In today’s capitalist world, we've become accustomed to the notion that nothing is really free. Well, we are here to challenge this concept. Here are our top things to do in Tel Aviv that are completely and utterly free of charge. Take a walk in the enchanting Park HaYarkon and feed the animals in the animal corner, dip in the Mediterranean sea and play some beach volleyball at the sandy courts on Gordon Beach, or head over to the Tel Aviv Port for a beautiful sunset stroll. For more attractions (not all free though) visit our top Tel Aviv attractions or go big with our long list of things to do in Israel.
Top ten things to do in Tel Aviv for free
New York has Central Park, London has Hyde Park, and Tel Aviv has it’s very own Hayarkon Park. The popular green lung (also known as Ganei Yehoshua Park) is nestled in the north of the city with the Yarkon River running through it. Swathes of joggers, cyclists, dog walkers and young mothers taking a stroll, pack the park every day, making it come alive with its own unique personality. Pitch a spot on the grass and spend the day basking in the sun while watching the beautiful people of Tel Aviv go by – something we definitely recommend. But if you’re up for something a little more adventurous, this urban park has plenty on offer for nature lovers right through to extreme sports enthusiasts. Tucked away in the eastern part of the park lies one its biggest surprises – a Rock Garden hosting over 3,500 species of plants, including a massive area dedicated solely to cacti, interspersed among different rock formations. Just across from the Rock Garden is a five-acre Tropical Garden full of palm trees, orchids and vines as well as a lake full of fish. Not far away, also on the east side of the park, is a bird safari known as Tsipari, set in lush gardens with a beautiful mini-lake, as well as a petting zoo, a bird sanctuary, and a large soft play area for kids complete with a climbing apparatus.
Gordon Beach boasts volleyball courts and a lovely saltwater swimming pool, surrounded by lawns to lounge on. On the boardwalk you’ll find a myriad of restaurants serving huge portions of classics like Israeli breakfast, fresh fish, sandwiches and a huge array of salads. After sundown, various outdoor beach bars provide sun-burnt partiers with some afterhours fun with DJs, drinks and dancing.
Jaffa Port, a renewed culinary, shopping and entertainment stop set in the city's ancient harbor, is home to various merchants and stalls that offer a vibrant and exciting experience inspired by the historical, cultural, and, of course, culinary legacy of its location. Take a stroll around the charming port, watch as elderly, weather-beaten fisherman hook calamari, stop off for an ice cream, or for a spot of live music at the Port’s Container bar. Jaffa Port Market combines traditional and ethnic elements with modern, urban touches. The 1,200 square metered area is set up like a race track, one path going through its entire length with shops, restaurants, galleries and booths on either side. Passageways peering into open-plan kitchens offer a carousel of tastes, smells and colors.
Poor quality bric-a-brac lies alongside vintage treasures and antique furniture in Jaffa’s flea market. Of all the places to work your haggling skills, this is it. Even just wandering among the clothes stalls, traipsing around secondhand stores or grabbing some authentic street food is enough to make for a blissful day.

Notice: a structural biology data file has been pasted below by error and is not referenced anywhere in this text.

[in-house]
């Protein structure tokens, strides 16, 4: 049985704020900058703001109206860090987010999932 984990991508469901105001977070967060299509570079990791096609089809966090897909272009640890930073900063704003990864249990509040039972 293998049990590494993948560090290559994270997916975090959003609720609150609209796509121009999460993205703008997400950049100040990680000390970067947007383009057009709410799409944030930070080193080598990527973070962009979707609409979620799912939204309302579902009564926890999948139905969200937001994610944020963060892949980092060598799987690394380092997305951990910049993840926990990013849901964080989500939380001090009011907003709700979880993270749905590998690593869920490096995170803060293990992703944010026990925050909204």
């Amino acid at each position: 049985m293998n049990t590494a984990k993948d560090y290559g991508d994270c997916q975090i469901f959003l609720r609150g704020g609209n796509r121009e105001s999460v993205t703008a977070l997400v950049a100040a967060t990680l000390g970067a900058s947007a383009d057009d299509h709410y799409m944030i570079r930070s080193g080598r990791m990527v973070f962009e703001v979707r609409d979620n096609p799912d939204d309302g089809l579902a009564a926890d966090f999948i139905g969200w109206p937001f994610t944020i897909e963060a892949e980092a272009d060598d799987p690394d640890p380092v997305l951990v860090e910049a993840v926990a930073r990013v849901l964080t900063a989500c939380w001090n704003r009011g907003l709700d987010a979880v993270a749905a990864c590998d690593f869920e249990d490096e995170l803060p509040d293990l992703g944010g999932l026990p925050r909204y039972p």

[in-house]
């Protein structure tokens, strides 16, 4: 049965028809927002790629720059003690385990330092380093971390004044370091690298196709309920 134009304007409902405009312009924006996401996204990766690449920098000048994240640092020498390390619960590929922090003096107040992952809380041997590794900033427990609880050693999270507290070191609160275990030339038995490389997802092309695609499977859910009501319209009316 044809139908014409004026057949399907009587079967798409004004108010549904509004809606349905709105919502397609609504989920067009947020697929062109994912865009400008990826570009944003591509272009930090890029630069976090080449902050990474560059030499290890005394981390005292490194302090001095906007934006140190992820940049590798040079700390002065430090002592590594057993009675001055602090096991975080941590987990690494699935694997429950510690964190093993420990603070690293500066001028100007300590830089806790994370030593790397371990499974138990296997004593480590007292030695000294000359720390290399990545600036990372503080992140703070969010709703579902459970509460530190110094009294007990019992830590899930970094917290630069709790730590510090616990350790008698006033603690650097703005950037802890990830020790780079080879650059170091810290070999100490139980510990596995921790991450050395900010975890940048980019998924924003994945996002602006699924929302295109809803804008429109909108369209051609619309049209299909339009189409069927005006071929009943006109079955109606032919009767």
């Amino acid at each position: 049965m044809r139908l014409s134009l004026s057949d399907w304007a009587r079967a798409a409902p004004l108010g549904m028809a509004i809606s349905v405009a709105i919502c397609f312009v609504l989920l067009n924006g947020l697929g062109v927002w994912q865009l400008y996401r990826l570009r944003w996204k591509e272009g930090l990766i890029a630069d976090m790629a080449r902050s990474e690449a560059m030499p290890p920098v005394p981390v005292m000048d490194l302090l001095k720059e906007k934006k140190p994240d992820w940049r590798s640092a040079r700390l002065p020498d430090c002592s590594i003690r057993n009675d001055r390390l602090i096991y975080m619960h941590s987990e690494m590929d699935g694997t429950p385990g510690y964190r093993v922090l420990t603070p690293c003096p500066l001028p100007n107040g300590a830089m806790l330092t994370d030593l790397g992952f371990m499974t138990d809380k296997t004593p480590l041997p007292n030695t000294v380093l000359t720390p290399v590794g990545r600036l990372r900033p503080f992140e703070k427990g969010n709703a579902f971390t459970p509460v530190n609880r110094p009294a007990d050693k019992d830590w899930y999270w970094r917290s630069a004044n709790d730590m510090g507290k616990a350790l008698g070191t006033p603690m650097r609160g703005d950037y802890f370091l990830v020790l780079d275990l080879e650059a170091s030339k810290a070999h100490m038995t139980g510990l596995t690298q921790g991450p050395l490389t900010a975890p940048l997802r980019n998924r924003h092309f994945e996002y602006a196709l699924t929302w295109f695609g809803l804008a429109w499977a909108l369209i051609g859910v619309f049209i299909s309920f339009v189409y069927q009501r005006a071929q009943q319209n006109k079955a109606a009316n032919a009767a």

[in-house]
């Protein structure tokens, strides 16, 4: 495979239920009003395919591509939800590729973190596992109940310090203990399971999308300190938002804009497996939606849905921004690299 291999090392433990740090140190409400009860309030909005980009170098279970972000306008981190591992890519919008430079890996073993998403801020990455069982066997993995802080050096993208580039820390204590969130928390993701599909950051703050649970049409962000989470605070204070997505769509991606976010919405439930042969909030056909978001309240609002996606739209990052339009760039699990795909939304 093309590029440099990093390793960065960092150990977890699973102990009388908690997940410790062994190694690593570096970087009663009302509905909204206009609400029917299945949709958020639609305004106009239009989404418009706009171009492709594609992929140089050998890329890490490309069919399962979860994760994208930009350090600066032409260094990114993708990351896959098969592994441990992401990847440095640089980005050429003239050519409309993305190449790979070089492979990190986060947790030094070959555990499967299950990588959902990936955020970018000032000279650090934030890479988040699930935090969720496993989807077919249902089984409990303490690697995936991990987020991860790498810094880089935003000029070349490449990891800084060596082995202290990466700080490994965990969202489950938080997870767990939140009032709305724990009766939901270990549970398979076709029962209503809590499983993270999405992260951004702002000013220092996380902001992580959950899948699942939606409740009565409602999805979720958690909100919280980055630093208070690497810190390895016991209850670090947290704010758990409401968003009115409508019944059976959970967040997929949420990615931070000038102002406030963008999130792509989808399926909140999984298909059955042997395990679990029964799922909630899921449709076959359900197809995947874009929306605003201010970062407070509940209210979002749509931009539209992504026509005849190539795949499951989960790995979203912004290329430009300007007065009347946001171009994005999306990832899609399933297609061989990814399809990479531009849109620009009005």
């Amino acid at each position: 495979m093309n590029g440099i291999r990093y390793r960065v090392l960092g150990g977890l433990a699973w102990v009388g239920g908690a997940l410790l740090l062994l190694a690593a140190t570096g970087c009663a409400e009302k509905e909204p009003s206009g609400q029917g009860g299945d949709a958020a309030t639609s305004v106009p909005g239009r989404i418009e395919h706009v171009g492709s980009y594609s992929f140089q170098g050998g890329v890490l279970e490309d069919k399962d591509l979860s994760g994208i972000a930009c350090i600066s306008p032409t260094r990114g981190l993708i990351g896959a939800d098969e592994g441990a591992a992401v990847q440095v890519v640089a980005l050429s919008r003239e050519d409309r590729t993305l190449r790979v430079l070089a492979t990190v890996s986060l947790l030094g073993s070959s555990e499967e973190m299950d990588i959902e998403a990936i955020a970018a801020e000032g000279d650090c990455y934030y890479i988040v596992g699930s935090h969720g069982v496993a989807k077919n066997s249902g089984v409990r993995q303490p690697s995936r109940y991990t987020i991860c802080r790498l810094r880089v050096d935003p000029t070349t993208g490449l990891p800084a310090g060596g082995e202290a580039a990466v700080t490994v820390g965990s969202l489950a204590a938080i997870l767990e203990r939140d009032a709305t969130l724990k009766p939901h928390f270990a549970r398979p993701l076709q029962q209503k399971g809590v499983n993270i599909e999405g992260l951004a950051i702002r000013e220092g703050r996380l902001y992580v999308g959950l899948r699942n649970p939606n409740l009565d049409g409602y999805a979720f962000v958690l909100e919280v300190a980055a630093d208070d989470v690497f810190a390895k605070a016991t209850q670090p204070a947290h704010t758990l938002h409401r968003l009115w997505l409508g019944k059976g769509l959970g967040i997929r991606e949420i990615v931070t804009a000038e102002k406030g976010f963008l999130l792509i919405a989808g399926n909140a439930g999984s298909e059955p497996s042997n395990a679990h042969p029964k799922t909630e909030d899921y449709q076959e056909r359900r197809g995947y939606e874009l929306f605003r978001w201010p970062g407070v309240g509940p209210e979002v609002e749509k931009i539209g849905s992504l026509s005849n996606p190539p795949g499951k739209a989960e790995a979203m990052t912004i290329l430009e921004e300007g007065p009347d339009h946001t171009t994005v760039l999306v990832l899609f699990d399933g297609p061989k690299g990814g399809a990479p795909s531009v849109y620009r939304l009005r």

In the heart of Jaffa's Old City, this church is dedicated to Saint Peter's raising Tabitha from the dead, which is reported to have occurred in Jaffa. With roots from the 16th Century, the 19th Century building features an impressive vaulted ceiling, stained glass windows, and marble walls.
Since its opening in 1999, Sommer Contemporary Art gallery has been committed to promoting Israeli artists in the international art scene, as well as representing and exhibiting leading international artists in Israel and abroad. In the gallery's project room ‘S2,’ young curators receive an opportunity to put on small scale exhibitions of emerging artists.
Beachside eateries offering good food, a late night lounge bar, a super-chilled atmosphere and beach loungers can be found at this legendary beach. With a playground, decent toilets and a prime location only minutes from the Tel Aviv Port, it’s easy to understand why Mezizim has become the beach of choice for both families and young patrons.
One of the oldest cities in the Mediterranean basin, the Old City of Jaffa stands on a cliff that protrudes from the water, puncturing the Tel Aviv skyline. The sheer range of attractions in Old Jaffa is startling, from mosques and churches to ancient clock towers; wishing bridges; sculptures; yoga classes; museums; galleries; trendy restaurants and bars, the list of things to do in this new-old city is never ending.
In 2001 the Tel Aviv Port, known locally by its Hebrew name Namal Tel Aviv, was completely revamped to the tune of NIS 100 million, becoming one of the biggest attractions in Tel Aviv. The wooden wave-shaped deck is replete with stores, cafes, bars and leisure centers. Even if you don’t fancy dining, shopping or drinking, just walking around to soak up the atmosphere and ocean spray is well worth the time. There’s an indoor market at Hangar 12 which offers the freshest and finest of Israeli food – but prepare for boutique prices. There is also plenty to keep the little ones occupied. With three playgrounds spanning over 9,000 meters, the Namal’s Yarid HaMizrach aims to cater to kids of all ages – including those in their forties! The playground equipment, designed in England and Germany, is outstanding – both from the perspective of childs-play and visually – and includes slides, climbing ropes, a boat swing, a cable pyramid with hammocks and a 30 meter long zip-line.